Frontiers Media S.A., 2023. Vol. 10, article id 1130855
National Category
Ecology Microbiology
Identifiers
URN: urn:nbn:se:umu:diva-206867DOI: 10.3389/fmars.2023.1130855ISI: 000979525200001Scopus ID: 2-s2.0-85159867504OAI: oai:DiVA.org:umu-206867DiVA, id: diva2:1751777
Funder
Swedish Research Council Formas, 2019/0007Ecosystem dynamics in the Baltic Sea in a changing climate perspective - ECOCHANGEAvailable from: 2023-04-19 Created: 2023-04-19 Last updated: 2023-06-07Bibliographically approved
In thesis
1. Microbial communities: descriptors of environmental change in marine ecosystems
Open this publication in new window or tab >>Microbial communities: descriptors of environmental change in marine ecosystems
2023 (English)Doctoral thesis, comprehensive summary (Other academic)
Alternative title[sv]
Mikrobiella samhällen : indikatorer på miljöförändringar i marina ekosystem
Abstract [en]

In northern marginal seas, like the northern Baltic Sea, climate change will lead to many alterations, for example increased inflows of nutrients and dissolved organic matter (DOM). Nutrients and DOM are fundamental drivers shaping marine microbial communities, including both bacterial and phytoplankton populations. Potentially microbial communities and their functions can be used as descriptors of environmental change in marine systems.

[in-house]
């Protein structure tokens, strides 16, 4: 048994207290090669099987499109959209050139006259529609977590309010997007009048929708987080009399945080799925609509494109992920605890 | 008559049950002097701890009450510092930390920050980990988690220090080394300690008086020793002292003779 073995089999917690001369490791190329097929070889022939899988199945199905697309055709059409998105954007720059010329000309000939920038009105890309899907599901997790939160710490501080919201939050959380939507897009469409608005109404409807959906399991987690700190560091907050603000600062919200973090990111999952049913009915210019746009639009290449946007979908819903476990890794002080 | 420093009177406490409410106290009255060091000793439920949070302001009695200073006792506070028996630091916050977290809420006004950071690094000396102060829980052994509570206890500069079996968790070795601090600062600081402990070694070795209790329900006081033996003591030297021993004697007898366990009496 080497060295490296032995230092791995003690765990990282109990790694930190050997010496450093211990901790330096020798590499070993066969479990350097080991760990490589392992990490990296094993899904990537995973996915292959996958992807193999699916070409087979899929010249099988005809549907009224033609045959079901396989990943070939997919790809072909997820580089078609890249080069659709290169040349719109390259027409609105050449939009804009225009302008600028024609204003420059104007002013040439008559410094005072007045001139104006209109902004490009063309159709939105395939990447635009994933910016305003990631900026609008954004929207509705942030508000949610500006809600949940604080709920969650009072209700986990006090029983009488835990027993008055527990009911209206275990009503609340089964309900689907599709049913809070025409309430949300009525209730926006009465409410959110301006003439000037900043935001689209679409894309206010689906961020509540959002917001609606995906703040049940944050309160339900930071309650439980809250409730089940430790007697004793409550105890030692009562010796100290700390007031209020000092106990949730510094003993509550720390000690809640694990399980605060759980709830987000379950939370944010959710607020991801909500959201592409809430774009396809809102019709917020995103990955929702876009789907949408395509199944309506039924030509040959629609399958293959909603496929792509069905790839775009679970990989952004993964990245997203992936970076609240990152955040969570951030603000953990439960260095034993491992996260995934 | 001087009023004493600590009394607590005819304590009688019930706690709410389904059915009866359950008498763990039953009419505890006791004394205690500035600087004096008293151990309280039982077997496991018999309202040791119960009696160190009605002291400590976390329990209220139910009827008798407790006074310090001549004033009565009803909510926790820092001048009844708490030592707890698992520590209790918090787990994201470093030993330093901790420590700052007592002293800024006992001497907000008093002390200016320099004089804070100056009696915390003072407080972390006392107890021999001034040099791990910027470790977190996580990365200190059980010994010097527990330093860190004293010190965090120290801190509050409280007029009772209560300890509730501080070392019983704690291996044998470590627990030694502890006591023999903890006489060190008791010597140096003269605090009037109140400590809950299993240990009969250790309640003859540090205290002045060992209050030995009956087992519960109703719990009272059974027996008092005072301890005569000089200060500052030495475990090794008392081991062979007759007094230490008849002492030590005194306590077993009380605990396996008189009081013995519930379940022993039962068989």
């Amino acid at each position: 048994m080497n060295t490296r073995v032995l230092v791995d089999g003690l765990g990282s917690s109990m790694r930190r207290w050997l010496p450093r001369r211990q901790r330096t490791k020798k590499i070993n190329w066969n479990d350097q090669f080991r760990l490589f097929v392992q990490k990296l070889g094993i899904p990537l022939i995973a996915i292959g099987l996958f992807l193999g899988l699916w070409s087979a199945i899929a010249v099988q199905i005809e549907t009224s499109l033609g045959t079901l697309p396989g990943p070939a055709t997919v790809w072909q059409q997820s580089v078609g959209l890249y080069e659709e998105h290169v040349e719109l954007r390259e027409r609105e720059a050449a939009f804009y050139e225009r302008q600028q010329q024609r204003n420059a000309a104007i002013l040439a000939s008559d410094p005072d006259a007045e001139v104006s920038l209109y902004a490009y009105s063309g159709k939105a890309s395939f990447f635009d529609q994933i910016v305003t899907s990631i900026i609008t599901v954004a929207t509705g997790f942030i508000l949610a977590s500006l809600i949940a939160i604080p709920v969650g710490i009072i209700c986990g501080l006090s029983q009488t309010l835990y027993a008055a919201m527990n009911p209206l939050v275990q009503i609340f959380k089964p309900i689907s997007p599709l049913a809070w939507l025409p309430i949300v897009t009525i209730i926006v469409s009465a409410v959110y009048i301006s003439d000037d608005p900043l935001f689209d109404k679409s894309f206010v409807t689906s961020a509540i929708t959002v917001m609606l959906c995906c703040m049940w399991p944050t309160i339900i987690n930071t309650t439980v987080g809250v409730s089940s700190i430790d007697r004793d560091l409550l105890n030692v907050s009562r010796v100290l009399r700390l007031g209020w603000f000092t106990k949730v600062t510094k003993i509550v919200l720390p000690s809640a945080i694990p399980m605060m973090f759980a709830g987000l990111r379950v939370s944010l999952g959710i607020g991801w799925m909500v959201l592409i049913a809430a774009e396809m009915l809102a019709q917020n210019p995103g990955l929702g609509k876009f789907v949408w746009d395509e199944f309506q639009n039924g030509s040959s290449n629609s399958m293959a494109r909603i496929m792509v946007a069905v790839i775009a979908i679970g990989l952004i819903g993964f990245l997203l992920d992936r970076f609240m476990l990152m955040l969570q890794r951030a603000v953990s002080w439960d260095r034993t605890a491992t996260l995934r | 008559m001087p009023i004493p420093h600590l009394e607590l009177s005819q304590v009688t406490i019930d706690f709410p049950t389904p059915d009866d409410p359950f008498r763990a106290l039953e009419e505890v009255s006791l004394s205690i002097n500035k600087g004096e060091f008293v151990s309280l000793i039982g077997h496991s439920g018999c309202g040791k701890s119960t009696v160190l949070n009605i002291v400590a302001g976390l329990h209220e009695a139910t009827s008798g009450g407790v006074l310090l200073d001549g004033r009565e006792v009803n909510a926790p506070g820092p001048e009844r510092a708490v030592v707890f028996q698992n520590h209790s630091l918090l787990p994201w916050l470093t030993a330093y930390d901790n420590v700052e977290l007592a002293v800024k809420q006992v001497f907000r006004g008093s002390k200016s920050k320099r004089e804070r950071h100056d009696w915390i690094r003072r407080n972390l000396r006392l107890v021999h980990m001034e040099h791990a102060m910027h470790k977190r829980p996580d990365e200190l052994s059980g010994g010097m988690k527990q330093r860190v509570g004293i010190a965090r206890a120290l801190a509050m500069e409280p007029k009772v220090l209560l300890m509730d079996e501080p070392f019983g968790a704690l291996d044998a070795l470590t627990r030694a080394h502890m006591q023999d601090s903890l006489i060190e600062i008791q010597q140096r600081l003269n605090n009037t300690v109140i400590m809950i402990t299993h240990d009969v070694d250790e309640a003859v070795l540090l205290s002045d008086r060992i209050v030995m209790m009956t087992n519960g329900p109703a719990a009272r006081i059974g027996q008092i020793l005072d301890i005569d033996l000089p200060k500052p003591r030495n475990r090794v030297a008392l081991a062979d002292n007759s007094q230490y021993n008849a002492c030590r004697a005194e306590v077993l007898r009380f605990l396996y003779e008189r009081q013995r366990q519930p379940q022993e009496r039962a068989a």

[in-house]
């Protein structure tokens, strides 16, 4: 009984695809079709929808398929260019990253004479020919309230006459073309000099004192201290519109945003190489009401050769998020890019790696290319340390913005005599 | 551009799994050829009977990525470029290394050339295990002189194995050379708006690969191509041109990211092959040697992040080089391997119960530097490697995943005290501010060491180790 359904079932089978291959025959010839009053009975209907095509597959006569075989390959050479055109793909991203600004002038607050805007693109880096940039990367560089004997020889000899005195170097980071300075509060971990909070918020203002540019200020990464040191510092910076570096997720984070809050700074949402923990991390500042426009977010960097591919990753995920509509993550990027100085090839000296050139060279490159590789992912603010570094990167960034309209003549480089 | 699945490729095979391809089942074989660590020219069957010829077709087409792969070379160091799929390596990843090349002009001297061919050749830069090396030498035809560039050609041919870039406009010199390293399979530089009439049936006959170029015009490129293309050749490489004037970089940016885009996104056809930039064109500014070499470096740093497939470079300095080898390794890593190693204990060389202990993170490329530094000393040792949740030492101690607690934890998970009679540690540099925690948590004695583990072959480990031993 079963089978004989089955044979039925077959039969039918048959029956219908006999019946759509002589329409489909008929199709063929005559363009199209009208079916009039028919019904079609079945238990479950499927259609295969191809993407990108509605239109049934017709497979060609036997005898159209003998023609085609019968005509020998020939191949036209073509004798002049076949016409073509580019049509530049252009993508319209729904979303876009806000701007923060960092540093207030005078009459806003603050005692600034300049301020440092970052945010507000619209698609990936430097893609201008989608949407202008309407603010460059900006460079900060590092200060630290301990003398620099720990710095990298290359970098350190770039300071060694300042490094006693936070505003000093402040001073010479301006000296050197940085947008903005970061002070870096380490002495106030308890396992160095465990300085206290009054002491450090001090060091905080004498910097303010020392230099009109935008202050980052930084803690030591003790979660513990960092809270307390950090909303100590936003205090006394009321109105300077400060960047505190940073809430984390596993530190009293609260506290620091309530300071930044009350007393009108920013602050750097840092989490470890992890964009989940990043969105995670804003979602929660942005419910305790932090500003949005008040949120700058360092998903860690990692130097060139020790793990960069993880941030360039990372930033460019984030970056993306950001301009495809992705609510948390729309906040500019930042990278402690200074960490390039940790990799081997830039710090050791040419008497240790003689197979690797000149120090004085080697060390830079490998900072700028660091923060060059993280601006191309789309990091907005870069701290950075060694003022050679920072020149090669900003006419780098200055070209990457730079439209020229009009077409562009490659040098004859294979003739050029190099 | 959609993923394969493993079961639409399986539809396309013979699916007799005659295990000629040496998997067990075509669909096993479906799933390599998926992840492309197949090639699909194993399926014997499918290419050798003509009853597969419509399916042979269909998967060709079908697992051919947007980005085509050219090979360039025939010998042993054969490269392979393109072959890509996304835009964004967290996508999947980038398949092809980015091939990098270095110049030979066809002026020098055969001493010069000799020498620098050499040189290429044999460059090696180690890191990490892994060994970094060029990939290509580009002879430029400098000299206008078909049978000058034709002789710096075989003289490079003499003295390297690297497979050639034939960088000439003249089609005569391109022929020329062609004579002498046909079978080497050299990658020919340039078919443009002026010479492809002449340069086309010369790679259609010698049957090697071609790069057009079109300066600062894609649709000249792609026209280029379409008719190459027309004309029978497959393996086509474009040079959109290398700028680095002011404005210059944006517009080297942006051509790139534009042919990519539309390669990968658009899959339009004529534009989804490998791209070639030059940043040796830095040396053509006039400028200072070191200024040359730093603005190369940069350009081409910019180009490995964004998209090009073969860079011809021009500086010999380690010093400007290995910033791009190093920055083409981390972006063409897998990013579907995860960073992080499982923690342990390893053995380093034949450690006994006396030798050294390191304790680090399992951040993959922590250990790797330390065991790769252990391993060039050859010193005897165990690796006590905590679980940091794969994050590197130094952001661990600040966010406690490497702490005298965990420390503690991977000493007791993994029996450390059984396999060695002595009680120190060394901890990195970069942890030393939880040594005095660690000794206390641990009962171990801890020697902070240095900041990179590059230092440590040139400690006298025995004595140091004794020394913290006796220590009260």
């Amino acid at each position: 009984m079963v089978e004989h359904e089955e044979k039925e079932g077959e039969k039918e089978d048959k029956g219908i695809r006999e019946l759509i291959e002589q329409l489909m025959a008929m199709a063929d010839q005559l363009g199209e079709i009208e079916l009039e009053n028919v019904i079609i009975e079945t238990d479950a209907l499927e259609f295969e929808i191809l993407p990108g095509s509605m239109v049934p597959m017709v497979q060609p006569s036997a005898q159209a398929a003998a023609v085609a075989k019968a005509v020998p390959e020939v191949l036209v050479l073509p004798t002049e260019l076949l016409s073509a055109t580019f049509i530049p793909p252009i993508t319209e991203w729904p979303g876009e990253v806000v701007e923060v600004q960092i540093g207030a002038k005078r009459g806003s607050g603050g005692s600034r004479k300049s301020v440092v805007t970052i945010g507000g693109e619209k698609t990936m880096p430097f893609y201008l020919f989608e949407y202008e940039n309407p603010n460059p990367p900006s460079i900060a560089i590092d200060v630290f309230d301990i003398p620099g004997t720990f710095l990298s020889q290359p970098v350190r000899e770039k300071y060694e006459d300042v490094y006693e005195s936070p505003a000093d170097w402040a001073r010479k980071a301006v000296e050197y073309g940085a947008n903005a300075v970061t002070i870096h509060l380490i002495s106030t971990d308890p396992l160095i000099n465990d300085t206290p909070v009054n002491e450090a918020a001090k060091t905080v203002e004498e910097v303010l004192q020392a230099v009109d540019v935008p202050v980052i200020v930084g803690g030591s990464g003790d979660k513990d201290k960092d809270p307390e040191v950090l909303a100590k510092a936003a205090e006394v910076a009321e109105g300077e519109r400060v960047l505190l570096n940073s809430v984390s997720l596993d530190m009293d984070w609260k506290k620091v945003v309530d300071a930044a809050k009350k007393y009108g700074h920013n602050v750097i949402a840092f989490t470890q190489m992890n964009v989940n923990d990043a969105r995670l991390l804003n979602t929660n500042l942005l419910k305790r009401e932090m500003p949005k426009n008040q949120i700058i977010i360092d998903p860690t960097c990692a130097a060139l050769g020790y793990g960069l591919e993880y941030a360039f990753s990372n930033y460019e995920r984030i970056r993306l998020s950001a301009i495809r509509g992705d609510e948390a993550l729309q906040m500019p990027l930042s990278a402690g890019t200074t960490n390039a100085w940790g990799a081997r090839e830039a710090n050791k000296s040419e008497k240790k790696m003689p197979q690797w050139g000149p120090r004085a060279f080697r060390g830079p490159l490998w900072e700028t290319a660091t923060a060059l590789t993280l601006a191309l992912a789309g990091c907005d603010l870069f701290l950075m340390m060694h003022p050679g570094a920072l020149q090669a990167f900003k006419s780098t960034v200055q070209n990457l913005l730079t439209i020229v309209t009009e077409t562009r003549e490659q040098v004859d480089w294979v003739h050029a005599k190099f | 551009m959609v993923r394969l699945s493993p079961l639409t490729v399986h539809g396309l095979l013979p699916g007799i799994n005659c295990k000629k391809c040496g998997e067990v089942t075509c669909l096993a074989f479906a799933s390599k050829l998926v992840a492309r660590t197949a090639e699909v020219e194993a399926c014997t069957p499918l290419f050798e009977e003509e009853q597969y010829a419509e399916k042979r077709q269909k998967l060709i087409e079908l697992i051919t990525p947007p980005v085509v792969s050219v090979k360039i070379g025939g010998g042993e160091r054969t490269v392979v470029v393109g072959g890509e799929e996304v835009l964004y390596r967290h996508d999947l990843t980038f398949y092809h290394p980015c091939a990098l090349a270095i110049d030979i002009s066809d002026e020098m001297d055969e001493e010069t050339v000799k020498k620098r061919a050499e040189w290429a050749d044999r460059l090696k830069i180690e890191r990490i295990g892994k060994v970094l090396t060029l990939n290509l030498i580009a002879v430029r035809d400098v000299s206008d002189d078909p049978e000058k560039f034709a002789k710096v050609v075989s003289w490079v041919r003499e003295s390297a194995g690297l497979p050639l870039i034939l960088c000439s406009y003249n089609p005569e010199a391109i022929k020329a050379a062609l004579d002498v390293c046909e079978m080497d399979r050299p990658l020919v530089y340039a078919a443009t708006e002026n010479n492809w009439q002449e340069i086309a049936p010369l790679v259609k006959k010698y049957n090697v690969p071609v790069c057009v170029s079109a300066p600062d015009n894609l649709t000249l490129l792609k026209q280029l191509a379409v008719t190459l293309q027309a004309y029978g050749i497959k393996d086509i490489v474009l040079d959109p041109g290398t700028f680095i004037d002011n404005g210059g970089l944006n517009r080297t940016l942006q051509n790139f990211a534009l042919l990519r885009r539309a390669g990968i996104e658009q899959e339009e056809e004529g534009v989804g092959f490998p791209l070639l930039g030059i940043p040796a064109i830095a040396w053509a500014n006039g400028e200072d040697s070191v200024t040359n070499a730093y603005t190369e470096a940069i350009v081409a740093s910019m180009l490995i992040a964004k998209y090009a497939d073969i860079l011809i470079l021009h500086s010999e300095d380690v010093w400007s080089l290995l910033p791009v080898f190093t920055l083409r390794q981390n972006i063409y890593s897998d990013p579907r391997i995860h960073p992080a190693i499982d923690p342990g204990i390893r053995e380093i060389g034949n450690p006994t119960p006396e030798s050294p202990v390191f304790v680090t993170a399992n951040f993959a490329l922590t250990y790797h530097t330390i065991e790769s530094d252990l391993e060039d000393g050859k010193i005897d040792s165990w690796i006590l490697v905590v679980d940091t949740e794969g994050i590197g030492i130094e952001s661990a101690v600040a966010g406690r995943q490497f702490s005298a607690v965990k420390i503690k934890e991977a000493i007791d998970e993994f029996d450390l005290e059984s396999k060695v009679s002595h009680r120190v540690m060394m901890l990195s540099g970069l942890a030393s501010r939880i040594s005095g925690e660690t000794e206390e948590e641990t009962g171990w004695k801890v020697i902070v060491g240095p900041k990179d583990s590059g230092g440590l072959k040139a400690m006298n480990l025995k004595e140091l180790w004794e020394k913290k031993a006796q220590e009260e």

Changed nutrient availability will affect the phytoplankton communities, which is widely used as descriptor of environmental state in aquatic systems. Traditionally phytoplankton is analyzed using microscopy in monitoring, while molecular methods holds a great potential for future development. I performed a comparative study between metabarcoding and microscopy. Metabarcoding and microscopy displayed relatively similar distribution pattern at the group level. The results showed that the relative abundances of the 18S rRNA amplicon at the group level best fitted the microscopy carbon biomass metric. The results are promising for implementing DNA metabarcoding as a complement to microscopy in phytoplankton monitoring, especially if databases would be improved and group level indexes could be applied to classify environmental state of water bodies.